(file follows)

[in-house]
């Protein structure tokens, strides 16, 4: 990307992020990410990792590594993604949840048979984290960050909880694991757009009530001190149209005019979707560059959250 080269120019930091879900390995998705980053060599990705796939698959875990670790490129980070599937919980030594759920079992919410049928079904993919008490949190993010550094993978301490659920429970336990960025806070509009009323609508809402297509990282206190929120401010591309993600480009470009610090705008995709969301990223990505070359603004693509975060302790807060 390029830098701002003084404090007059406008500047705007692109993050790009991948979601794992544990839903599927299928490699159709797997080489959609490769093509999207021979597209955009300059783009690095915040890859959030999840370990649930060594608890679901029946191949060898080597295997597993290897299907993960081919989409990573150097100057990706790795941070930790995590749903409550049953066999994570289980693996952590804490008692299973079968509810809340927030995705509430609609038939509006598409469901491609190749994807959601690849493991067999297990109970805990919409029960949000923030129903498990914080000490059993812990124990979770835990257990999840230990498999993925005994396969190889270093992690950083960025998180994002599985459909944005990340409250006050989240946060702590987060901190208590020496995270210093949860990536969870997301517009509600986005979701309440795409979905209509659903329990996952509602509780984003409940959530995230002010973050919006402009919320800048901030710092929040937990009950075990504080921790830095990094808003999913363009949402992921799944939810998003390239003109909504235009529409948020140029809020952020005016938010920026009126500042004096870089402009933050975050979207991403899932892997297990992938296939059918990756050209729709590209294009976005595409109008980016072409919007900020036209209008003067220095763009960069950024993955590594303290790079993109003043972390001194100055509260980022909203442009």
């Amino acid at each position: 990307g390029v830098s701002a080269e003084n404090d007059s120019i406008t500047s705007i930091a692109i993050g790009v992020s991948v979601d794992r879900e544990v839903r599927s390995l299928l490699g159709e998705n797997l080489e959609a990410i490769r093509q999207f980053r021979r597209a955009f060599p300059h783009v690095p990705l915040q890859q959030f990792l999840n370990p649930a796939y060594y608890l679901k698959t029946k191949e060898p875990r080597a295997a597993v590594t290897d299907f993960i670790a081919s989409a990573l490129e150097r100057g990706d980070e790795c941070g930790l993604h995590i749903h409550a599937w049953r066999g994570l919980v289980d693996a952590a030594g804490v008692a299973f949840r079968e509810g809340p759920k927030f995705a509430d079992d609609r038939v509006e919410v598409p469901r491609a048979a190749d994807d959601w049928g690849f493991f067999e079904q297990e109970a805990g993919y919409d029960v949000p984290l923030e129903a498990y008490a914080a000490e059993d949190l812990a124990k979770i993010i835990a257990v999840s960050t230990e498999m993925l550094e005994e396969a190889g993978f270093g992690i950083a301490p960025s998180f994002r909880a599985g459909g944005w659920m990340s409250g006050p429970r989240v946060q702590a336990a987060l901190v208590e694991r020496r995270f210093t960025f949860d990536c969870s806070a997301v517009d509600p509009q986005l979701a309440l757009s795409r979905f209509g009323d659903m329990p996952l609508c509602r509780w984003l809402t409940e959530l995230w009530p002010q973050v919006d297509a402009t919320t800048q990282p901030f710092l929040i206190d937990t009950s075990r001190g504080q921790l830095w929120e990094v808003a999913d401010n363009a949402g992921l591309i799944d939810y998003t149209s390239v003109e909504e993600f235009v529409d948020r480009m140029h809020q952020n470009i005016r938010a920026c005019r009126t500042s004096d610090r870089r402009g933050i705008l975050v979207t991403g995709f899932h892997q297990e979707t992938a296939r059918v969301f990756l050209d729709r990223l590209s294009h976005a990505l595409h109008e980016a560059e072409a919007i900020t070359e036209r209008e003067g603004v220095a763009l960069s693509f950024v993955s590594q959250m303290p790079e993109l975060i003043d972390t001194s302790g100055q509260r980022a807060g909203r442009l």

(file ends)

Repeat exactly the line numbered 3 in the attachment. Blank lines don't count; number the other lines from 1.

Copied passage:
């Amino acid at each position: 990307g390029v830098s701002a080269e003084n404090d007059s120019i406008t500047s705007i930091a692109i993050g790009v992020s991948v979601d794992r879900e544990v839903r599927s390995l299928l490699g159709e998705n797997l080489e959609a990410i490769r093509q999207f980053r021979r597209a955009f060599p300059h783009v690095p990705l915040q890859q959030f990792l999840n370990p649930a796939y060594y608890l679901k698959t029946k191949e060898p875990r080597a295997a597993v590594t290897d299907f993960i670790a081919s989409a990573l490129e150097r100057g990706d980070e790795c941070g930790l993604h995590i749903h409550a599937w049953r066999g994570l919980v289980d693996a952590a030594g804490v008692a299973f949840r079968e509810g809340p759920k927030f995705a509430d079992d609609r038939v509006e919410v598409p469901r491609a048979a190749d994807d959601w049928g690849f493991f067999e079904q297990e109970a805990g993919y919409d029960v949000p984290l923030e129903a498990y008490a914080a000490e059993d949190l812990a124990k979770i993010i835990a257990v999840s960050t230990e498999m993925l550094e005994e396969a190889g993978f270093g992690i950083a301490p960025s998180f994002r909880a599985g459909g944005w659920m990340s409250g006050p429970r989240v946060q702590a336990a987060l901190v208590e694991r020496r995270f210093t960025f949860d990536c969870s806070a997301v517009d509600p509009q986005l979701a309440l757009s795409r979905f209509g009323d659903m329990p996952l609508c509602r509780w984003l809402t409940e959530l995230w009530p002010q973050v919006d297509a402009t919320t800048q990282p901030f710092l929040i206190d937990t009950s075990r001190g504080q921790l830095w929120e990094v808003a999913d401010n363009a949402g992921l591309i799944d939810y998003t149209s390239v003109e909504e993600f235009v529409d948020r480009m140029h809020q952020n470009i005016r938010a920026c005019r009126t500042s004096d610090r870089r402009g933050i705008l975050v979207t991403g995709f899932h892997q297990e979707t992938a296939r059918v969301f990756l050209d729709r990223l590209s294009h976005a990505l595409h109008e980016a560059e072409a919007i900020t070359e036209r209008e003067g603004v220095a763009l960069s693509f950024v993955s590594q959250m303290p790079e993109l975060i003043d972390t001194s302790g100055q509260r980022a807060g909203r442009l």